I have a confession to make. My status as a certified Kansas City Barbecue Society judge has been, until this weekend, largely ceremonial. Don’t get me wrong – I’ve sat through the certification course and I’ve judged my share of contests.
But I hadn’t experienced the dean of the Kansas City barbeque establishments. That’s right – I’d never been to Arthur Bryant’s.
Sure, we tried to swing by as part of our visit to LC’s Bar-B-Que and Gates & Sons last December. But the line snaked out the door and along Brooklyn Avenue…in December. It would have to wait for another time.
Finally, during our visit to Kansas City this weekend, that time came. Elizabeth actually asked her parents to carve out time in our weekend with them to drive into East Kansas City to visit the original Arthur Bryant’s for lunch. Nevermind the fact that there are three perfectly good barbecue places within 10 minutes of her house…they agreed to take me to Arthur Bryant’s.
Seventy-nine years of barbeque tradition – complete with photos – after the jump.
The original Arthur Bryant’s Barbeque can be found on Brooklyn Avenue in East Kansas City – just a few blocks from the ancestral home of Kansas City jazz, 18th and Vine. It’s a classic old barbecue joint, with a brick pit and a large smoker visible as you make your way along a cafeteria-style line and place your order. The tables are white formica, the chairs are padded with red vinyl, and the walls are covered with photos of the famous folks who have dined here since 1930 (as well as a few shots of the surrounding area throughout the ages).
When you arrive at the head of the line, it’s your turn to order. The choices are pretty standard: pork (pulled or sliced), beef (brisket), ribs, sausage and chicken are all available, as are smoked turkey and ham. You can get any of the meats served on a sandwich with fries, or you can go a more traditional route and make your own platter. The sides are nothing to write home about – potato salad, cole slaw, baked beans – but the meats are served up by the pound, arranged on colorful plastic trays that seem fit for truly hearty appetites.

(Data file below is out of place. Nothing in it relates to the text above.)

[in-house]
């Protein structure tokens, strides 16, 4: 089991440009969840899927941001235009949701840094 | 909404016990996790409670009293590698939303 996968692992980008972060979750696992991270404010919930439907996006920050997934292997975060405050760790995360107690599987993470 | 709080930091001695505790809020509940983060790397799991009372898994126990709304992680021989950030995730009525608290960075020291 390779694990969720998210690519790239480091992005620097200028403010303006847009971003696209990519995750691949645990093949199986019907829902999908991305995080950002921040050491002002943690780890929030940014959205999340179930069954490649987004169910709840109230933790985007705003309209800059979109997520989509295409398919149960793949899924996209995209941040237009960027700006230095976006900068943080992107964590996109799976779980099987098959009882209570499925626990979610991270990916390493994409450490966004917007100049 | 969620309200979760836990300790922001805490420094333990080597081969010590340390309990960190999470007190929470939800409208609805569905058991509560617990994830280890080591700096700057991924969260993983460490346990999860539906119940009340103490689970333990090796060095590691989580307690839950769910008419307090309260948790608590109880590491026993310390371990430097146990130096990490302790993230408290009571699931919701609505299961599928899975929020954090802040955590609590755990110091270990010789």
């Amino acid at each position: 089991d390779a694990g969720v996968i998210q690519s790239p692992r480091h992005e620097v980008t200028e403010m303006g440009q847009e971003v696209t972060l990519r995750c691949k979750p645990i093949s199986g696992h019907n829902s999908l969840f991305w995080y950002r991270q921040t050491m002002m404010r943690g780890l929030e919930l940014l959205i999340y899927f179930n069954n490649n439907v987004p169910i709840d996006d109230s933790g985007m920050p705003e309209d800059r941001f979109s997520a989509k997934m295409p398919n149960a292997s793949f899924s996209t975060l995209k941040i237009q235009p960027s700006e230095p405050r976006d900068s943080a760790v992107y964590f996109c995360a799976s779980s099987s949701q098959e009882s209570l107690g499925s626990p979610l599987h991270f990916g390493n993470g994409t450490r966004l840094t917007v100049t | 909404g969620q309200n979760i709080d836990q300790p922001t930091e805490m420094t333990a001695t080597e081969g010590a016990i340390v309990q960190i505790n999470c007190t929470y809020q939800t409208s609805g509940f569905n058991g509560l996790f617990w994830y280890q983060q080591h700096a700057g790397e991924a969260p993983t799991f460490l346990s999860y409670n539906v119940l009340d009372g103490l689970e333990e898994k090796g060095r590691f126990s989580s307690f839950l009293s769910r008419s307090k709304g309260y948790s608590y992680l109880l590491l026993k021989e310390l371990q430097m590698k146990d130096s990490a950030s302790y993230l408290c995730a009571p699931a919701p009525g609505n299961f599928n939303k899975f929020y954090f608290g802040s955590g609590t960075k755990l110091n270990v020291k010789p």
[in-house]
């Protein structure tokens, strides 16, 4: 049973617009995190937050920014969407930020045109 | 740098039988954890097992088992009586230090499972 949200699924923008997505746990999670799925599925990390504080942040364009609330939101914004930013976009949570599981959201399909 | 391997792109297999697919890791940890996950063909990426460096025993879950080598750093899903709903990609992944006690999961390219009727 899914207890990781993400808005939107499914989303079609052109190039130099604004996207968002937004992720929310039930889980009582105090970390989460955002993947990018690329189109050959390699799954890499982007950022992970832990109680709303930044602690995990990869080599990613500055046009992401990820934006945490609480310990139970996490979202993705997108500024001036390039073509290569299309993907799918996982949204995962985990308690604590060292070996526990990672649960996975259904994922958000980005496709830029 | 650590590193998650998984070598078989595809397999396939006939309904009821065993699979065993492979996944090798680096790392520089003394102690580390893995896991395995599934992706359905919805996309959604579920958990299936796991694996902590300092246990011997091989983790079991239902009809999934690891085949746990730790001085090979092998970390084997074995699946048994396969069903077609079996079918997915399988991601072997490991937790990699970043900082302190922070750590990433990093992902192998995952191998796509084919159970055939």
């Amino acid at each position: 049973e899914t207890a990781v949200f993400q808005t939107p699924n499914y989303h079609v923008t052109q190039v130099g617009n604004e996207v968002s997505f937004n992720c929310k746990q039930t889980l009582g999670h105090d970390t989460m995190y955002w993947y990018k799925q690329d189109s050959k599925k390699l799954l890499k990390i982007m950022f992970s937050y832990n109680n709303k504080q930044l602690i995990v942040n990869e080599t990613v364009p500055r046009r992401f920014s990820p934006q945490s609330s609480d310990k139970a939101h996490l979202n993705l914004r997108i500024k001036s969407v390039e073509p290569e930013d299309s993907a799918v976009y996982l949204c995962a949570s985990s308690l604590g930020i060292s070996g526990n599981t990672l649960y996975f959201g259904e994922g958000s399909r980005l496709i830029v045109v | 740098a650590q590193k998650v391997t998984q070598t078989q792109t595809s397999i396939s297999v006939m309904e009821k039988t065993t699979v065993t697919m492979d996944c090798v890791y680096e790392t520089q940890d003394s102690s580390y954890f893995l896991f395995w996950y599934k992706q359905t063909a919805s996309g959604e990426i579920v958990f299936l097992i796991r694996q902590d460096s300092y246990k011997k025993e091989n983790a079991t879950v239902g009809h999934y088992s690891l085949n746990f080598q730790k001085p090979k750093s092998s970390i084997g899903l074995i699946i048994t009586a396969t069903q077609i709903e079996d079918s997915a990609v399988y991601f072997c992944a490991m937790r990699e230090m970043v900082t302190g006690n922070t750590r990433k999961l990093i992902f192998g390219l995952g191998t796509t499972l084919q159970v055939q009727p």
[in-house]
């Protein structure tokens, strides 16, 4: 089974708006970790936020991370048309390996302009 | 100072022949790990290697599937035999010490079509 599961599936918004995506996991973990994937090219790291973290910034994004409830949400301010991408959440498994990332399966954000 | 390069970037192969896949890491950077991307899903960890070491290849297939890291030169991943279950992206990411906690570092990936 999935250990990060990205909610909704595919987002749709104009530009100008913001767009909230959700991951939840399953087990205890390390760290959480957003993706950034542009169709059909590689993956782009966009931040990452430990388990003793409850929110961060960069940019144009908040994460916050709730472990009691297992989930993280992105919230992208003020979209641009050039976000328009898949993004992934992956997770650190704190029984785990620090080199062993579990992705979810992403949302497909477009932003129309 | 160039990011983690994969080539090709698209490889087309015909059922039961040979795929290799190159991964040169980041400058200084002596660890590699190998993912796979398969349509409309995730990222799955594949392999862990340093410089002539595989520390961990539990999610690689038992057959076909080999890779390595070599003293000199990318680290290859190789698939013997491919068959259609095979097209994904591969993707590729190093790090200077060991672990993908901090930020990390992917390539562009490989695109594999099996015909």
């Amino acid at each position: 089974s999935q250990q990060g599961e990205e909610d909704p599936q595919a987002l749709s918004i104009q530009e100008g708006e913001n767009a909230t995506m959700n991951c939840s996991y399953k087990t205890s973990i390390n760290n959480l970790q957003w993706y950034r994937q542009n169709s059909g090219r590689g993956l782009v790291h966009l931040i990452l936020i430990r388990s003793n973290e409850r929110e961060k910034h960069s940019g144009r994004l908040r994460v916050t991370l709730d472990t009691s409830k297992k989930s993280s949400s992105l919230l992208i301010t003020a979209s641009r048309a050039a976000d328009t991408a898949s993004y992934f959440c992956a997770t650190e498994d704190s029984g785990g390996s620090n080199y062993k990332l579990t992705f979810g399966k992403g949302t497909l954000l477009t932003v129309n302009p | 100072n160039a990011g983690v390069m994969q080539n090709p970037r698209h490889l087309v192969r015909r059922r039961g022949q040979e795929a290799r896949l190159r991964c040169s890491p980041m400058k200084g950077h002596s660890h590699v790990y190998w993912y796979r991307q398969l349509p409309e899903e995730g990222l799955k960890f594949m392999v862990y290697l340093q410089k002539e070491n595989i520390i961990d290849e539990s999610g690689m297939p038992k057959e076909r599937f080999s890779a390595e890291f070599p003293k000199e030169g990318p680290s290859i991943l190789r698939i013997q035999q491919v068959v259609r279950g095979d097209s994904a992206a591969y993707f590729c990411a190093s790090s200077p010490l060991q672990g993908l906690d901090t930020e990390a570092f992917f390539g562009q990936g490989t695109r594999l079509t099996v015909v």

Elizabeth’s sliced pork sandwich sounded good, but I just couldn’t make up my mind. I went with a combination plate that included beef brisket, pulled pork and burnt ends (a Kansas City delicacy that involves chopping up the meat from the thinner sections of the barbecue cuts that tend to overcook while smoking and serving it in a sweet-savory sauce).
What impressed me most about Arthur Bryant’s was the fact that each made had its own distinct flavor. The pulled pork came bathed in a sauce that was decidedly tangy while still retaining that basic tomato sweetness that is so prevalent in Kansas City-style ‘cue. The burnt ends, on the other hand, had a rich smoky flavor that was less about tang and more about subtle lingering heat. The brisket came unsauced, allowing me to sample it with each of the three sauce varieties that sit waiting for you at the table. They include Original, Rich & Spicy (the source of that tang I was picking up on earlier) and Sweet Heat (which was long on sweet and short on heat).
The portions were certainly plentiful – several of us around the table were full after only half a sandwich. Thankfully, Arthur Bryant’s is ready for just such an occurrence, and they offer sheets of butcher paper with handy stickers to wrap up your leftovers to go. Me? I had nothing to wrap up, having dispatched the full pound and a half of barbecue that had started on my platter (as well as that mound of bright green pickle chips…a barbecue necessity.
While I have the utmost appreciation for everything that Arthur Bryant’s represents in the history of Kansas City barbeque, I couldn’t help but compare it to the competitors I’ve tasted along the way: Oklahoma Joe’s, Jack Stack, Gates, LC’s and even KC Masterpiece. I liked a lot of what I experienced at Arthur Bryant’s – enough to make it one of my top three choices. But it still couldn’t beat Oklahoma Joe’s for overall quality and flavor.
Maybe it’s true that we’re all biased toward our first really good barbecue experience…or maybe I just got really good advice from Elizabeth’s family. Either way, I’m becoming more and more confident in my assertion that Oklahoma Joe’s really is the best barbecue, bar none.